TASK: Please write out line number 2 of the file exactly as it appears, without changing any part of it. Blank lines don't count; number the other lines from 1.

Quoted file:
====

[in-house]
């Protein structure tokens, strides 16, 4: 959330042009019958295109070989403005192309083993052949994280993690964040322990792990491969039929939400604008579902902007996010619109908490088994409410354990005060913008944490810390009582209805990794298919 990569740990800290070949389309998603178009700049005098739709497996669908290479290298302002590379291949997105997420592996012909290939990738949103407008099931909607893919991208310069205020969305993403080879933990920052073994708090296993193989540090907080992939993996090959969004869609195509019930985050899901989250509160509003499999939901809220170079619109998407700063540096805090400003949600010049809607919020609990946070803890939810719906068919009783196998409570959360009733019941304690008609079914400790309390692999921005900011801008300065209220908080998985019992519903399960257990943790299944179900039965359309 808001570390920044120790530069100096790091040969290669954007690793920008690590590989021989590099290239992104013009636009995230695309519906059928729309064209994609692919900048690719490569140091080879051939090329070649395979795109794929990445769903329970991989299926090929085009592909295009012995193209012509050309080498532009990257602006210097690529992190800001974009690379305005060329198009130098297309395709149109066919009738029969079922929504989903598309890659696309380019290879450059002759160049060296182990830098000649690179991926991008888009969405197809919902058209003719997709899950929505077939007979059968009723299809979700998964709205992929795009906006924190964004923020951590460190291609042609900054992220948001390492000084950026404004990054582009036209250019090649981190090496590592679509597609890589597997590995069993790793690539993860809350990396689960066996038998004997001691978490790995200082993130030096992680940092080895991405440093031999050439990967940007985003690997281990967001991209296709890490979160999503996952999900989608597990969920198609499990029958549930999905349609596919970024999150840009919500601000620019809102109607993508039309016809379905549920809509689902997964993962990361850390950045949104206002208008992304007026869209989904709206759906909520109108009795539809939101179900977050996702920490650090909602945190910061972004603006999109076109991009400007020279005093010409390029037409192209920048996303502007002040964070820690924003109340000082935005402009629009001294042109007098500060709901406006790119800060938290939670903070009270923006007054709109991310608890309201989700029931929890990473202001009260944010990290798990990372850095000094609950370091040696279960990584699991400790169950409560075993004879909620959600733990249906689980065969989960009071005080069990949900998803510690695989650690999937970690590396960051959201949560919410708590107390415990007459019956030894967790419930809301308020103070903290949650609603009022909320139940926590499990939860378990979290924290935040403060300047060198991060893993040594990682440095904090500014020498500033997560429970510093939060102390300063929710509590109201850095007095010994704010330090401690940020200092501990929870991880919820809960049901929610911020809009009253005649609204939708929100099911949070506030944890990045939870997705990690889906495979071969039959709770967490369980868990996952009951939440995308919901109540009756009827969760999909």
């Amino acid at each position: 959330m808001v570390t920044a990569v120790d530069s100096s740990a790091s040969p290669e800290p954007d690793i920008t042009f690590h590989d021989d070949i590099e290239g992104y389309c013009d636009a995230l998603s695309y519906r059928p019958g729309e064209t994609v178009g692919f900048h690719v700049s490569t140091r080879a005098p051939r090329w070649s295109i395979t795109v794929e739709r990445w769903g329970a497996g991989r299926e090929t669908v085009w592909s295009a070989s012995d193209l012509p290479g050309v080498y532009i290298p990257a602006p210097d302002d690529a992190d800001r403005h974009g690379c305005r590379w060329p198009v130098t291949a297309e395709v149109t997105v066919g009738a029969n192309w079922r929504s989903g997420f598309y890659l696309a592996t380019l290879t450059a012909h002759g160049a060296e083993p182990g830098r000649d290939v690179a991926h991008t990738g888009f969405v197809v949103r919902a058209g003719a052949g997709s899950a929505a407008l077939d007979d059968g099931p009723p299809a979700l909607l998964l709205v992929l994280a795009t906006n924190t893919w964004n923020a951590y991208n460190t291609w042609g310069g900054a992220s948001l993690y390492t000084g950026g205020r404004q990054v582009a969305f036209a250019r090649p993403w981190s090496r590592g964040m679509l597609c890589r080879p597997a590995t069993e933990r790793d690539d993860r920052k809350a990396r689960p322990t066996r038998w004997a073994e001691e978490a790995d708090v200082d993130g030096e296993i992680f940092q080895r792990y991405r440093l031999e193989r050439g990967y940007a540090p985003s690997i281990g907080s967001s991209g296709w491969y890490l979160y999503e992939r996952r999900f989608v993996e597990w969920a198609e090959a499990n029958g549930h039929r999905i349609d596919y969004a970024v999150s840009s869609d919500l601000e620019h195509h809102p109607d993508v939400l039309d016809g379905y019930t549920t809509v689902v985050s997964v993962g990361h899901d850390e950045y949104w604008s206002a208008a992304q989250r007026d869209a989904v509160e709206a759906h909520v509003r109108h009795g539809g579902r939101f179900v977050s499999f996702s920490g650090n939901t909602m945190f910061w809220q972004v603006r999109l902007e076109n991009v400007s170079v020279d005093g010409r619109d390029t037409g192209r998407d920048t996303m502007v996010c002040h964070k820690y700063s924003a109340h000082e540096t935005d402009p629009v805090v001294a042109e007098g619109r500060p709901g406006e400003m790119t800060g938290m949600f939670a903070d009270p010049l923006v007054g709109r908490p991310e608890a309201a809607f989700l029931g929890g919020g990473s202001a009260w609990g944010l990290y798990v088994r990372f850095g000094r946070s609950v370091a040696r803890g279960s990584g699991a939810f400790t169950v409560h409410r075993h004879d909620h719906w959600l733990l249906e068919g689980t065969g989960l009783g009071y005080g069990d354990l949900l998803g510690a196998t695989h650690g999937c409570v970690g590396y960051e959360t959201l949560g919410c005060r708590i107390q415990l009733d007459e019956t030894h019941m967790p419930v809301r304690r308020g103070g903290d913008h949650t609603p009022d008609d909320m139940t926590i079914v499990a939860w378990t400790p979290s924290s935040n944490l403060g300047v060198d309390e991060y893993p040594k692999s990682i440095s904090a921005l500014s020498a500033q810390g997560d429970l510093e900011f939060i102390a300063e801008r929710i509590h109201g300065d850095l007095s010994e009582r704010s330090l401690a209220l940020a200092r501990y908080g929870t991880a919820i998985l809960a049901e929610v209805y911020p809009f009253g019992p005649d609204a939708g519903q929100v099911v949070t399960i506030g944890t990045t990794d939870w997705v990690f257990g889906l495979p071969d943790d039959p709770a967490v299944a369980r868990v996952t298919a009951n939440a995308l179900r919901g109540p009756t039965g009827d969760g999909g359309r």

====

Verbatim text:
């Protein structure tokens, strides 16, 4: 959330042009019958295109070989403005192309083993052949994280993690964040322990792990491969039929939400604008579902902007996010619109908490088994409410354990005060913008944490810390009582209805990794298919 990569740990800290070949389309998603178009700049005098739709497996669908290479290298302002590379291949997105997420592996012909290939990738949103407008099931909607893919991208310069205020969305993403080879933990920052073994708090296993193989540090907080992939993996090959969004869609195509019930985050899901989250509160509003499999939901809220170079619109998407700063540096805090400003949600010049809607919020609990946070803890939810719906068919009783196998409570959360009733019941304690008609079914400790309390692999921005900011801008300065209220908080998985019992519903399960257990943790299944179900039965359309 808001570390920044120790530069100096790091040969290669954007690793920008690590590989021989590099290239992104013009636009995230695309519906059928729309064209994609692919900048690719490569140091080879051939090329070649395979795109794929990445769903329970991989299926090929085009592909295009012995193209012509050309080498532009990257602006210097690529992190800001974009690379305005060329198009130098297309395709149109066919009738029969079922929504989903598309890659696309380019290879450059002759160049060296182990830098000649690179991926991008888009969405197809919902058209003719997709899950929505077939007979059968009723299809979700998964709205992929795009906006924190964004923020951590460190291609042609900054992220948001390492000084950026404004990054582009036209250019090649981190090496590592679509597609890589597997590995069993790793690539993860809350990396689960066996038998004997001691978490790995200082993130030096992680940092080895991405440093031999050439990967940007985003690997281990967001991209296709890490979160999503996952999900989608597990969920198609499990029958549930999905349609596919970024999150840009919500601000620019809102109607993508039309016809379905549920809509689902997964993962990361850390950045949104206002208008992304007026869209989904709206759906909520109108009795539809939101179900977050996702920490650090909602945190910061972004603006999109076109991009400007020279005093010409390029037409192209920048996303502007002040964070820690924003109340000082935005402009629009001294042109007098500060709901406006790119800060938290939670903070009270923006007054709109991310608890309201989700029931929890990473202001009260944010990290798990990372850095000094609950370091040696279960990584699991400790169950409560075993004879909620959600733990249906689980065969989960009071005080069990949900998803510690695989650690999937970690590396960051959201949560919410708590107390415990007459019956030894967790419930809301308020103070903290949650609603009022909320139940926590499990939860378990979290924290935040403060300047060198991060893993040594990682440095904090500014020498500033997560429970510093939060102390300063929710509590109201850095007095010994704010330090401690940020200092501990929870991880919820809960049901929610911020809009009253005649609204939708929100099911949070506030944890990045939870997705990690889906495979071969039959709770967490369980868990996952009951939440995308919901109540009756009827969760999909």